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Limmud Chicago: A Jewish communiversity

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02/19/2010

Limmud Chicago 2010 logo 2

Remy Kaskel wasn’t nervous about the content of her talk about the Sh’ma, the prayer considered central to Judaism. She had presented a similar session two years ago. Mostly, she was anxious about people’s reactions when they saw the slight 14-year-old in front of the classroom. A student at Evanston Township High School, Kaskel taught one of about 100 sessions at the Feb. 14 Limmud Chicago, the international movement’s first local conference.

In the end, Kaskel needn’t have worried: her course on the Sh’ma, which addressed the prayer’s purpose, content and meaning, was the second most-attended session during her time slot. Participant Caroline Musin, a Jewish educator, said the session was among the most inspiring she had attended.

“She handled [the pressure] really well,” said Kaskel’s mother, Debra Yampol, a member of the Limmud Steering Wheel who was responsible for the food at the conference and also attended sessions together with her daughter. “Remy is following in the footsteps of her great-grandfather, who taught at a yeshiva when he was just 12. She’s the kind of person you feel blessed to know, let alone give birth to.”

Kaskel’s session fit perfectly into Limmud’s philosophy, which holds that everyone has something to teach and something to learn.  The very name of the conference emphasizes knowledge acquisition—the Hebrew word limmud means learning.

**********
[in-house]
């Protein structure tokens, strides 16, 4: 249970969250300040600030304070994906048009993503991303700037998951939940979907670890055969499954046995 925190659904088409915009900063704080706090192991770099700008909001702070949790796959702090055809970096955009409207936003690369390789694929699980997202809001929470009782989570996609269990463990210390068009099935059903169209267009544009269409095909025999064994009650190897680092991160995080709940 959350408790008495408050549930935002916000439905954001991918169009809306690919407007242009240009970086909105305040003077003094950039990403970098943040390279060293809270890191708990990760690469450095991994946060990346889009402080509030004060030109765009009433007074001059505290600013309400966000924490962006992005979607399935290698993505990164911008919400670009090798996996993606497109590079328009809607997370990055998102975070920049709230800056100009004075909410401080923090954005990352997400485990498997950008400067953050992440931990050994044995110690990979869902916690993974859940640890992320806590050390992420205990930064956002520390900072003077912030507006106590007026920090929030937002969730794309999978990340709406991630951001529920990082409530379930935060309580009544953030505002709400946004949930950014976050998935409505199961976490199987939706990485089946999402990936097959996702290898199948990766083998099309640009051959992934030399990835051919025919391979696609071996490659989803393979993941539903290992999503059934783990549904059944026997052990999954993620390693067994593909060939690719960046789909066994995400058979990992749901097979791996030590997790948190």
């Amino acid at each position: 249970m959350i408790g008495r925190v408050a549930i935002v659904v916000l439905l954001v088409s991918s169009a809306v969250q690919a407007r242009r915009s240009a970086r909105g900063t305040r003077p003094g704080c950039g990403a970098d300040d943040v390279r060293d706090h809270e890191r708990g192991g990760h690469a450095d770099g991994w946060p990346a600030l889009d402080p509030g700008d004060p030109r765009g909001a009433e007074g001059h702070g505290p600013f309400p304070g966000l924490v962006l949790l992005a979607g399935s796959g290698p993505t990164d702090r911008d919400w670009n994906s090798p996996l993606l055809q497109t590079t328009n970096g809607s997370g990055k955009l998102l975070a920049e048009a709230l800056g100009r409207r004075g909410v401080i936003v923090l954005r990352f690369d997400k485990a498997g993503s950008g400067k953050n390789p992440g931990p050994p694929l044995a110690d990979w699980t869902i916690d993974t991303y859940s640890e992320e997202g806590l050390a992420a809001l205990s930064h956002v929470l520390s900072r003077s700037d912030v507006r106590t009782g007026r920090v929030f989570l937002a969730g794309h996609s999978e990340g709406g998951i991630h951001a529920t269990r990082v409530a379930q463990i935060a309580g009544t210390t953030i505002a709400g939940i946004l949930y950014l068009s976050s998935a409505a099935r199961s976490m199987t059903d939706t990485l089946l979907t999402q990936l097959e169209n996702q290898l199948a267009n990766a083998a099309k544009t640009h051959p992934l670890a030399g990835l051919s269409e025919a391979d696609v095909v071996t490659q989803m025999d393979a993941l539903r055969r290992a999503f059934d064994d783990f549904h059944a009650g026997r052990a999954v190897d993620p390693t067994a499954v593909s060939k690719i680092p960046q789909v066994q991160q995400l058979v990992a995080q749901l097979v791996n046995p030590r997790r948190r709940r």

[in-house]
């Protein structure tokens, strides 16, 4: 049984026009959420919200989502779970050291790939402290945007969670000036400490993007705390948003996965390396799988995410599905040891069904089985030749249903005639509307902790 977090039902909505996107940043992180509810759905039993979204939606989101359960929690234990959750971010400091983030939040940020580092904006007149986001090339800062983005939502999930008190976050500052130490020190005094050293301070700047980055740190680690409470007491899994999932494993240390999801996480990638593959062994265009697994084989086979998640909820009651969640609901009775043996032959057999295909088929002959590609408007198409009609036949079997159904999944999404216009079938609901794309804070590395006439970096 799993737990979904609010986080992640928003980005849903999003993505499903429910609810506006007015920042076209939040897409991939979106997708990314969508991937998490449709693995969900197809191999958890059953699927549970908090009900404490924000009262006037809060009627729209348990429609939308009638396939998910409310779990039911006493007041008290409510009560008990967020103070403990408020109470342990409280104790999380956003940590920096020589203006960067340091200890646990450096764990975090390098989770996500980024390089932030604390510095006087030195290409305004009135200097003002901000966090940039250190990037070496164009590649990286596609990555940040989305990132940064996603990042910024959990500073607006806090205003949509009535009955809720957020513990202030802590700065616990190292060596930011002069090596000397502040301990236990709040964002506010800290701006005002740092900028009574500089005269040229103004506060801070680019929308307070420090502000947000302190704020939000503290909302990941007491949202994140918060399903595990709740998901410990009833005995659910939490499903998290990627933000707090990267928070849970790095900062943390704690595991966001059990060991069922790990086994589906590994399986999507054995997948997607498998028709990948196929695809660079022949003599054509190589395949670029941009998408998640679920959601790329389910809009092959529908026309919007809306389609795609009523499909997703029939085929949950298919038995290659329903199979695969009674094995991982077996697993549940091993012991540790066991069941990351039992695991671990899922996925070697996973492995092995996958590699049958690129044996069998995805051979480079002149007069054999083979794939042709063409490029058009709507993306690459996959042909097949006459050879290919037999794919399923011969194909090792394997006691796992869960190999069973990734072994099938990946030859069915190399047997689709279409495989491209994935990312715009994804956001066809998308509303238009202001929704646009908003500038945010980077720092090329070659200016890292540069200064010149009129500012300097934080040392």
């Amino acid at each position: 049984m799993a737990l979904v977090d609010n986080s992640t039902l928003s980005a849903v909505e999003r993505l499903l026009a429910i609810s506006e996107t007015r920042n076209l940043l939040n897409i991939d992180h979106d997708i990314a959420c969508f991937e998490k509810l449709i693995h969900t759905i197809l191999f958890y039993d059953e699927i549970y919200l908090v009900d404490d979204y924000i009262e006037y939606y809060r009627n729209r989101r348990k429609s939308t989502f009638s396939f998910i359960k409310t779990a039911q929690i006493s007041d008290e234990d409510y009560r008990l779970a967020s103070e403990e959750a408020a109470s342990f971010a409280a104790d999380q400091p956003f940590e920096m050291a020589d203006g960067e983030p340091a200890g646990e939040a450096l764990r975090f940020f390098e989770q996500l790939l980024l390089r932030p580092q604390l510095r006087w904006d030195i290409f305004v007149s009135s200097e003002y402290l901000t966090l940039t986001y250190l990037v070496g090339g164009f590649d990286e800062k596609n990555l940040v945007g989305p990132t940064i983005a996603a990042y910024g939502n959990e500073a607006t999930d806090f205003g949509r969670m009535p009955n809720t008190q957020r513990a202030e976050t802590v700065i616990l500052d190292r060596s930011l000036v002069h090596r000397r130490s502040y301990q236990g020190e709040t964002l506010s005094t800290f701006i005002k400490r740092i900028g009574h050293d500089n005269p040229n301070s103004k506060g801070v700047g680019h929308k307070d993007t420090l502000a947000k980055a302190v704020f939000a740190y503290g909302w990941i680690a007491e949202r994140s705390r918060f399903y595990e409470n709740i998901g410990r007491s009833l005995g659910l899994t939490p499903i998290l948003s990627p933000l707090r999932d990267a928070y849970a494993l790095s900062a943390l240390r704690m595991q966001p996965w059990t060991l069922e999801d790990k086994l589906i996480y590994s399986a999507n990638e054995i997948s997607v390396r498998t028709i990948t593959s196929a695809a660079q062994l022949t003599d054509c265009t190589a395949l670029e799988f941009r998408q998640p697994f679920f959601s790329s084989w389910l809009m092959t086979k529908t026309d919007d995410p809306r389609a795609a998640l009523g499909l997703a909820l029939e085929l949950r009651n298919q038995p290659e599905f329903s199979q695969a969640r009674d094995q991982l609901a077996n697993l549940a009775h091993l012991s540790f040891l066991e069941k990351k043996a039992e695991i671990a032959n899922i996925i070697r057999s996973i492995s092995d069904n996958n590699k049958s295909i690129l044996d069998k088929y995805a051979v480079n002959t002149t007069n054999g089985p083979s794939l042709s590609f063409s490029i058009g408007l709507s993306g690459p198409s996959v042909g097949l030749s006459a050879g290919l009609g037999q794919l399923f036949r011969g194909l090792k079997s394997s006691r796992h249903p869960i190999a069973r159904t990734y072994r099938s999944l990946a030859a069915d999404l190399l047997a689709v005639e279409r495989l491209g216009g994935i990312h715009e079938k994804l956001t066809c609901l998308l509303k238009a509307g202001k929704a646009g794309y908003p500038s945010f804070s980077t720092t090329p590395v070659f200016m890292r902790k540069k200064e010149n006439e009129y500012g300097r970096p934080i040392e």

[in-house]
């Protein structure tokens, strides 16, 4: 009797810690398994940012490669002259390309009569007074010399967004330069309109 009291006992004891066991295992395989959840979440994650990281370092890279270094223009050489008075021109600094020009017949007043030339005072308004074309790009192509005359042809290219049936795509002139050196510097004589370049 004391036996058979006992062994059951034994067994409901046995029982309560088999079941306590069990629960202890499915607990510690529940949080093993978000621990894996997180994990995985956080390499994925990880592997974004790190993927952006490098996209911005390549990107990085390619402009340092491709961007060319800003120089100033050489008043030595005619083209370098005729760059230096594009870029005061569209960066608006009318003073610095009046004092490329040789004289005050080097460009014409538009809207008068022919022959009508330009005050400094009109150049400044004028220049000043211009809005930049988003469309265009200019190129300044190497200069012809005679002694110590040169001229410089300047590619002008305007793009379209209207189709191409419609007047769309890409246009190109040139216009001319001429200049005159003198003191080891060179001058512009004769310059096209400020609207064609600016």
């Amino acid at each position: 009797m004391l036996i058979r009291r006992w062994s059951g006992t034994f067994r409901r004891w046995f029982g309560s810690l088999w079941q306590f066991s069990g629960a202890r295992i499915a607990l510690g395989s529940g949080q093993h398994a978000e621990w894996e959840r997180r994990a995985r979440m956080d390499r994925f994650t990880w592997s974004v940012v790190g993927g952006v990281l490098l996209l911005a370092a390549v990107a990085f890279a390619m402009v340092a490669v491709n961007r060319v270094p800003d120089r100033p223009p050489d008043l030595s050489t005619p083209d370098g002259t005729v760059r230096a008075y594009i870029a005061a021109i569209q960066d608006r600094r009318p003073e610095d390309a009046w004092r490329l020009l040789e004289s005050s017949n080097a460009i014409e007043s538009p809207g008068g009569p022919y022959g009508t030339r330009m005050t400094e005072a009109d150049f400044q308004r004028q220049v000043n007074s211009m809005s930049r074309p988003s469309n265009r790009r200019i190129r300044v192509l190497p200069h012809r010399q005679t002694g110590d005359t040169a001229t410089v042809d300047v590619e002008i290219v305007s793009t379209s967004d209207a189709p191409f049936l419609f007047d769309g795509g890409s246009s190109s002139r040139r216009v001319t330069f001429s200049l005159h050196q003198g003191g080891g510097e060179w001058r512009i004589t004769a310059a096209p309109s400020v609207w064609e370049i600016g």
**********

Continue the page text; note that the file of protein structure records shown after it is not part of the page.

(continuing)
“One of the things we were aiming for is a wide-enough variety of topics so that there would be at least one or two things that anyone could say, ‘I always wanted to learn about this,’” said educator and University of Chicago Divinity School graduate student Avi Finegold, who co-chaired this year’s conference. “Limmud is an immersive experience in the value of studying Judaism and Jewish text. [But] the ultimate goal is to enhance Jewish education beyond the one day.”

Nearly 400 participants of all ages in the 13-hour educational marathon discussed the interplay of the environment and Jewish festivals, got recipes for vegetarian food for Shabbat, analyzed mental health from a biblical perspective, danced, formed a drum circle, engaged in Israeli-Palestinian dialogue, explored Jewish spirituality, read Yiddish poetry and surveyed the archeology of Jerusalem, among other offerings. Meanwhile, children attended Camp Limmud, a series of fun and educational activities that had them creating hands-on art projects, playing, listening to storytellers and singing.

The idea to bring a variety of disciplines together arose in the United Kingdom more than 30 years ago, when Limmud was a conference for Jewish educators. The movement has spread internationally and now offers conferences throughout Europe and North America as well as in Israel, South Africa and throughout the former Soviet Union.

Even as attendees explored myriad subjects, many focused on the opportunity to improve their personal connection with Judaism and Jewishness.

Jacob Cynamon-Murphy, a Chicago software developer, heard about Limmud through his Birthright Israel NEXT reading group and decided that the conference offered an opportunity for him and wife Rebecca Cynamon-Murphy to continue their exploration of “how to merge our spiritual identities,” he said.

“We chose sessions that would give us some food for thought,” said Jacob Cynamon-Murphy, as he volunteered to direct people to sessions during a break.

Organizers hoped for similar reactions when putting together the Limmud roster, which they tagged as “taking you one step further on your Jewish journey.”

Plans for Limmud Chicago 2011, which will take place during Presidents Day Weekend, are already underway.

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